GRADUATE SEMINARS IN THE CENTER
The following courses are graduate seminars offered in the Center. They are available to graduate students in the Center and those students working on certificates. Please also see this link for a complete listing of approved graduate electives offered outside the center.
Advanced Feminist Theory
WST 6508-Section 6508
F 6-8; UST 108; 3 Credits
Contemporary theory with focus on common themes among academic disciplines. Since feminist theory is by its very nature interdisciplinary, this course is designed to acquaint students with some foundational feminist theory–in primary texts–across the disciplines: philosophy, art history, literary studies, sociology, anthropology, the sciences. By foundational” I mean feminist thought which has been influential in shaping academic feminist scholarship since the so-called “second wave” of United States and European feminism, beginning (roughly) in the late 1940s and moving up to the present. Simone de Beauvoir, Judith Butler, Whitney Chadwick, Janice Radway, Nancy Hartsock, bell hooks, Jane Gallop, Gayatri Spivak, Patricia Williams, Pat Hill Collins, Gayle Rubin will be some of the individuals discussed in the course. Course requirements include one 25-30 page final paper, 8 response papers, and one short presentation.
Kendal L Broad-Wright
WST 6905-Departmentally Controlled
Prerequisite: Permission of instructor and department chair and 1 Women’s Studies course or course that counts for women’s studies, For advanced graduate students who desire to supplement their regular courses by independent reading or research under guidance. On-line application.
Women and Aging
WST 6935-Section 61CS
M 6-8; UST 108; 3 Credits
Global Women of Color
T 8-10; UST 108; 3 Credits
This is an interdisciplinary course on women of color feminism(s). We engage with interventions of women of color feminist theorists and activists in thinking about race, class, gender, nation, and sexuality. We explore works by and experiences of women of color across topics including immigration, media & popular culture, globalization, colonialism, the state, and academia. We pay particular attention to scholars of Borderland, U.S. Third World, Caribbean, Latin American, and South Asian feminisms in addition to the works that students bring into the class. We continually ask the question: “what is the relationship between women of color feminisms and globality?”
Women, Gender, Sexuality, and Religion
T 5-6; MAT 0013; 3 Credits
This course will explore the relations between scholarship on gender, women, and sexuality and work in religious studies. We will examine both the ways that women’s and gender studies have influenced religious studies and also the distinctive contributions that religious studies might make to scholarship on women, gender, and sexuality, including attention to concrete practices and communal life as well as conceptions of the divine, normative judgments, social movements, and spiritual experience. We will read both theoretical pieces and historical and ethnographic case studies, including contemporary and classic works by a range of authors. Some of the course’s main themes will include the religious experiences of women and LGBTQ communities; the roles of religion in the construction of gender identity; and the interactions between religion and movements of reform, critique, and social change related to gender and sexuality. The course is open to graduate students in any field.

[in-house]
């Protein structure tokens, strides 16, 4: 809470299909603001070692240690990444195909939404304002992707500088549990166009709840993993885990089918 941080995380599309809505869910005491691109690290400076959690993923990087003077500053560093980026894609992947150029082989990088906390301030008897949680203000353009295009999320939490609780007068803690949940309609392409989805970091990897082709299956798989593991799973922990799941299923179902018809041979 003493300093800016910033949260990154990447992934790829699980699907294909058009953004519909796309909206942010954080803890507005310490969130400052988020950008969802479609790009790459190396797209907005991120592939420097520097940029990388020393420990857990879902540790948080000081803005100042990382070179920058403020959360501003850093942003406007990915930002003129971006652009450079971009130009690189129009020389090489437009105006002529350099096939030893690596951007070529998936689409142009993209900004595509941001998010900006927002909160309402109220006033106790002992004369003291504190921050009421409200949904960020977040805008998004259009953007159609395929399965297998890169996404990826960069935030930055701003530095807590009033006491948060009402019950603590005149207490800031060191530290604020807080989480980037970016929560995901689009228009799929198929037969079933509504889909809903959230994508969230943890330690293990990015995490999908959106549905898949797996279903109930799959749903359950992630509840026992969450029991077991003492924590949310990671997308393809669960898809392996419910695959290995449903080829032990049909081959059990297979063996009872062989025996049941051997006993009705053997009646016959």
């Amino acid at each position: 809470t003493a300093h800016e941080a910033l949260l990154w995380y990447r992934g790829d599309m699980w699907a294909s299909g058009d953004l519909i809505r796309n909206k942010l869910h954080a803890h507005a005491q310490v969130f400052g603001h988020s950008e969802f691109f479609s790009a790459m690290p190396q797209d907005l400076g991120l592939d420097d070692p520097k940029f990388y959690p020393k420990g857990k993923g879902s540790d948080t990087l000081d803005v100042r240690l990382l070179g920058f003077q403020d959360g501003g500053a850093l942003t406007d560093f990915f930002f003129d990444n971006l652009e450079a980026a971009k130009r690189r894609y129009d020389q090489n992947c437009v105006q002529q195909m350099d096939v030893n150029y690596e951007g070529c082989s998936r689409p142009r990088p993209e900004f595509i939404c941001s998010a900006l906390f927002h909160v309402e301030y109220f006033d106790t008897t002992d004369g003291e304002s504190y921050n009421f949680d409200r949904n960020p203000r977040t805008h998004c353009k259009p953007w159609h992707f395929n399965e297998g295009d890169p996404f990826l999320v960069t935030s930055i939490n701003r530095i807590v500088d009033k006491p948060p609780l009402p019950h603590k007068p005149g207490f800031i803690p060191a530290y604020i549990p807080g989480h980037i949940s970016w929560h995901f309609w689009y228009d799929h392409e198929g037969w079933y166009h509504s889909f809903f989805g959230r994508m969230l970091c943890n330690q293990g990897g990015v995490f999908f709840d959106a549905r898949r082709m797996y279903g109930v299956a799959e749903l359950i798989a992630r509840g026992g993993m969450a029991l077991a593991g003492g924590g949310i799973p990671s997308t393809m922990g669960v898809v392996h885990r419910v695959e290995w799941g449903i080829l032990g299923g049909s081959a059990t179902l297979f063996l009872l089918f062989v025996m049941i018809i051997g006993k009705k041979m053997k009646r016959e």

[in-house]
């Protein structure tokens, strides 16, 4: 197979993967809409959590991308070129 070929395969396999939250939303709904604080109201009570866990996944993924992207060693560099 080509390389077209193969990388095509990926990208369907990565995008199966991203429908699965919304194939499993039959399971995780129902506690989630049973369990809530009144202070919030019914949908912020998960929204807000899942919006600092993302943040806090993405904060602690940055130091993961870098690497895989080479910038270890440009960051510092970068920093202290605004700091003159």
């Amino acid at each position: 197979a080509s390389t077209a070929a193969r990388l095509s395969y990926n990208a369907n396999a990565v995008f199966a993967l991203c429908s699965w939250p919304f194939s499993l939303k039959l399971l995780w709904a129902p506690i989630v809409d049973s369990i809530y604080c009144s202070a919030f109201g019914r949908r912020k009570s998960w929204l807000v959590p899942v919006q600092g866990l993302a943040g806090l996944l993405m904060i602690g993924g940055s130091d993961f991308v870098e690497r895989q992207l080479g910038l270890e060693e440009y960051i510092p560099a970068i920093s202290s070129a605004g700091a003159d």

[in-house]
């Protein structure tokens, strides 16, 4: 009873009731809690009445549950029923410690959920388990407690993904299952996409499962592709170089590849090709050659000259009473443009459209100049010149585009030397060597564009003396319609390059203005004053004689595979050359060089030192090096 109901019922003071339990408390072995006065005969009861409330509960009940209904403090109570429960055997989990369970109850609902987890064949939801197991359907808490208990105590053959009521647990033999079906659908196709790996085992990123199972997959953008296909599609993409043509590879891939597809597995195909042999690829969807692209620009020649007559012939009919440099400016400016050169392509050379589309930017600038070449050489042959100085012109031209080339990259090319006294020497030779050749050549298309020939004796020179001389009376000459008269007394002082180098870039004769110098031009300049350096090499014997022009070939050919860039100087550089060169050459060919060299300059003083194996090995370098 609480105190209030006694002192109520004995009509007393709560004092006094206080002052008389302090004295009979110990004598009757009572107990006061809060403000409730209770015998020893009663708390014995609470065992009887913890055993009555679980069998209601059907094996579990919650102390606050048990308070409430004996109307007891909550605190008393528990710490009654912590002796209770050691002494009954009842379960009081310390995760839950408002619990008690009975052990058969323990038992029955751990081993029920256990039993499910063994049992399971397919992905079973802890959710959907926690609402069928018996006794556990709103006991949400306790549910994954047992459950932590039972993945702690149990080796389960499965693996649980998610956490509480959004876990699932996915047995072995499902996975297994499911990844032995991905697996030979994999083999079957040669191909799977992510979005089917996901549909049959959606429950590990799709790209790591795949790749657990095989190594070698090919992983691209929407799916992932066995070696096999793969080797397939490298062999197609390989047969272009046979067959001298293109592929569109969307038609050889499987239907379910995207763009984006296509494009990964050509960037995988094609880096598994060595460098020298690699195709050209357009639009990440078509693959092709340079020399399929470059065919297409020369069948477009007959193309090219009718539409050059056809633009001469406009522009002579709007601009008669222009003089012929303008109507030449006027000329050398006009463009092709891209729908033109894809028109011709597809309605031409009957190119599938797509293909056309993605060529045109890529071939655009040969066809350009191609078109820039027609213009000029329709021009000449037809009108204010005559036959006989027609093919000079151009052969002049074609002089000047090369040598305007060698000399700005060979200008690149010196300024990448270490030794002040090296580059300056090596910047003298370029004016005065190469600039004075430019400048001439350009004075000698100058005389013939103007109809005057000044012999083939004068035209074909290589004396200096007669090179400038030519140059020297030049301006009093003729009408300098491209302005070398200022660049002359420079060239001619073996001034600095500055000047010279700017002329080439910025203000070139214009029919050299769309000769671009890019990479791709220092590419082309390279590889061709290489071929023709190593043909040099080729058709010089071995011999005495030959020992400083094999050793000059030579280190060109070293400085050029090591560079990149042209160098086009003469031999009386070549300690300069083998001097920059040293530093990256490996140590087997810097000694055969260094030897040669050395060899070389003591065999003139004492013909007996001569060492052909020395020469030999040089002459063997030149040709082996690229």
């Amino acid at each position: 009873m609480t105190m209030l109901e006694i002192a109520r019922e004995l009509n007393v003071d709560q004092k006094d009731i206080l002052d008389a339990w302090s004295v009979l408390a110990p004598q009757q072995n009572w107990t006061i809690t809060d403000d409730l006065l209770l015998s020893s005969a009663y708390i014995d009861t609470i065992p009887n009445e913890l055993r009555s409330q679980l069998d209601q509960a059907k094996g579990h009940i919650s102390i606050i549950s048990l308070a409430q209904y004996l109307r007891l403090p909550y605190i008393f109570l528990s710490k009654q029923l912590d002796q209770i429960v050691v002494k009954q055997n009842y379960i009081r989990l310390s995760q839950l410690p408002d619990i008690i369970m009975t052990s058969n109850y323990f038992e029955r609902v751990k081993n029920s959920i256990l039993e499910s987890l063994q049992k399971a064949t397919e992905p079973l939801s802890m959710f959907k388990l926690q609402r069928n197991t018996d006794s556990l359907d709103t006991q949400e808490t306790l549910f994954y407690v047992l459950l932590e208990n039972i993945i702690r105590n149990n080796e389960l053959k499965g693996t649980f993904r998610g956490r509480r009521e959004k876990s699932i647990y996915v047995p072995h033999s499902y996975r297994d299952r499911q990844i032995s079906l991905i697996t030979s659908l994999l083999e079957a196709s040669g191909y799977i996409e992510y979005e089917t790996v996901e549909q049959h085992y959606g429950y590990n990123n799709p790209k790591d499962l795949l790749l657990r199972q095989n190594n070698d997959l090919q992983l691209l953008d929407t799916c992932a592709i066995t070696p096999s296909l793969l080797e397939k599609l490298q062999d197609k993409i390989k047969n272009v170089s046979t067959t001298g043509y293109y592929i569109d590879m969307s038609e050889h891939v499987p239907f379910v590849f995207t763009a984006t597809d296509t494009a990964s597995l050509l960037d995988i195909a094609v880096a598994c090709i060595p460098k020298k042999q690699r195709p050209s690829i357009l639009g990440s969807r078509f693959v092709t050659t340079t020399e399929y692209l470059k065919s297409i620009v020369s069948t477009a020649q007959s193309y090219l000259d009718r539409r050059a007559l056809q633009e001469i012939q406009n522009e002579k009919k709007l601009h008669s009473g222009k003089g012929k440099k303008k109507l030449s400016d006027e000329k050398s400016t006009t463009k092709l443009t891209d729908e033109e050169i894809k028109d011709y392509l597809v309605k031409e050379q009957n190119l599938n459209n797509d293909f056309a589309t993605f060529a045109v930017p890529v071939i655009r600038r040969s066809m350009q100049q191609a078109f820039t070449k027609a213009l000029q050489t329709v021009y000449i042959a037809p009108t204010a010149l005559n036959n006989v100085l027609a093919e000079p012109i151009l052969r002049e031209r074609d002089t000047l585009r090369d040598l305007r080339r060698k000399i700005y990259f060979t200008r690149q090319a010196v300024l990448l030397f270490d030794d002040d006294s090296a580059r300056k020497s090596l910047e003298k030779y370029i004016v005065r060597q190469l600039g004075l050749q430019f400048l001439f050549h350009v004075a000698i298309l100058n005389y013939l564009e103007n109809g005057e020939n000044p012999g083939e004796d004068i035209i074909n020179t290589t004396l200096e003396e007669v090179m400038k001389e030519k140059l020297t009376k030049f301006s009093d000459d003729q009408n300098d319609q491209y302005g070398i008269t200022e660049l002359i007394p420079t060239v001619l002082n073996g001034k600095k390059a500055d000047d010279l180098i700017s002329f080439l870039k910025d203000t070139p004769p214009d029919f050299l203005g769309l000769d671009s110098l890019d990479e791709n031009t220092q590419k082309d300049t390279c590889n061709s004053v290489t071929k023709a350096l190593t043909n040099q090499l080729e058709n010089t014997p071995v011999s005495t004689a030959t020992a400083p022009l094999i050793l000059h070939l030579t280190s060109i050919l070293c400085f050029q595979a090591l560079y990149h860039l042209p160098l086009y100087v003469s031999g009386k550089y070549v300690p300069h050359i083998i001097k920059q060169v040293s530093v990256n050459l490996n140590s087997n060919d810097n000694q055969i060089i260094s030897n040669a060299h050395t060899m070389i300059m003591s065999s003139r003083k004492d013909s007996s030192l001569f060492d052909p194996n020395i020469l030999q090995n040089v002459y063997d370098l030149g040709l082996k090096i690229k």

R 6-8; UST 108; 3 Credits
In this course we will explore how Latinx women navigate citizenship and belonging In the United States as represented in the literary narratives of Latinx women. Given the historical anti-immigrant discourse that has existed in this country and which has targeted Latinx populations in particular ways, how do Latinx women (re)define citizenship and belonging for themselves. We will focus on literary narratives representing various Latinx groups in order to also explore how the particular historical backgrounds of Mexican-Americans, Puerto Ricans, Cuban-Americans, Dominican Americans, and Peruvian Immigrants, and their respective experiences of (im)migration to the United States influence their experiences of citizenship and belonging. Furthermore, we will use an intersectional feminist approach in our analysis, looking at how race, gender, sexuality, and class, intersect to construct national identities.
Settler Colonialism, Anti-Blackness, and Women’s Resistance
T 3-5; TBA; 3 Credits
This course engages with a reality that scholarship has not historically explored with great thoroughness: that anti-Black violence has historically been enacted on Indian lands, and that Native dispossession and genocide has been significantly powered by anti-Black violence and exploitation. Lee D. Baker points out in Anthropology and the Racial Politics of Culture, that the United States was in its early years primarily conceived of as tri-racial: White, Black, and Indian/Native. In this course, we will explore the gendered aspects of that interrelationship through the work of Black and Indigenous writers past and present, some of whom examine these interrelationships directly, and some of whom focus on particular issues or examples that will help us to deepen our overall discussion.
Kendal L. Broad-Wright
WST 6946-Departmentally Controlled
Prerequisite: Permission of Graduate Coordinator. Designed for students desiring practical experience in the community. Students intern with a local agency, group or business involved in women’s issues. Click here for more information and an on-line application.